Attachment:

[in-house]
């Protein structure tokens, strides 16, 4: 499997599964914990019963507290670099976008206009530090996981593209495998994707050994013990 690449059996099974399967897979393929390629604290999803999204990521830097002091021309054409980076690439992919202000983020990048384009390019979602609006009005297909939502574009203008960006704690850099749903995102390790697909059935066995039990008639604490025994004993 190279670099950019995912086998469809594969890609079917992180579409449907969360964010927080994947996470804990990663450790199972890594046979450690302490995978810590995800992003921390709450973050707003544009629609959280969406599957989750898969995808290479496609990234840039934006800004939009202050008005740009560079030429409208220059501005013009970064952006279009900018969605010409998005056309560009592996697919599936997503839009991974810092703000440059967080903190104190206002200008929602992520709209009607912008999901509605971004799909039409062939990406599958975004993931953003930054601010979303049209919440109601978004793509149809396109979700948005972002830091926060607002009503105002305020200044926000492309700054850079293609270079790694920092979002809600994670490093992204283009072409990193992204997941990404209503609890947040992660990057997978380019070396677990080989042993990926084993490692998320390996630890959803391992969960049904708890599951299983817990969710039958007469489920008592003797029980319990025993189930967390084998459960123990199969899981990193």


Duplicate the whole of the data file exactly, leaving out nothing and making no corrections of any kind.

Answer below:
[in-house]
């Protein structure tokens, strides 16, 4: 499997599964914990019963507290670099976008206009530090996981593209495998994707050994013990 690449059996099974399967897979393929390629604290999803999204990521830097002091021309054409980076690439992919202000983020990048384009390019979602609006009005297909939502574009203008960006704690850099749903995102390790697909059935066995039990008639604490025994004993 190279670099950019995912086998469809594969890609079917992180579409449907969360964010927080994947996470804990990663450790199972890594046979450690302490995978810590995800992003921390709450973050707003544009629609959280969406599957989750898969995808290479496609990234840039934006800004939009202050008005740009560079030429409208220059501005013009970064952006279009900018969605010409998005056309560009592996697919599936997503839009991974810092703000440059967080903190104190206002200008929602992520709209009607912008999901509605971004799909039409062939990406599958975004993931953003930054601010979303049209919440109601978004793509149809396109979700948005972002830091926060607002009503105002305020200044926000492309700054850079293609270079790694920092979002809600994670490093992204283009072409990193992204997941990404209503609890947040992660990057997978380019070396677990080989042993990926084993490692998320390996630890959803391992969960049904708890599951299983817990969710039958007469489920008592003797029980319990025993189930967390084998459960123990199969899981990193």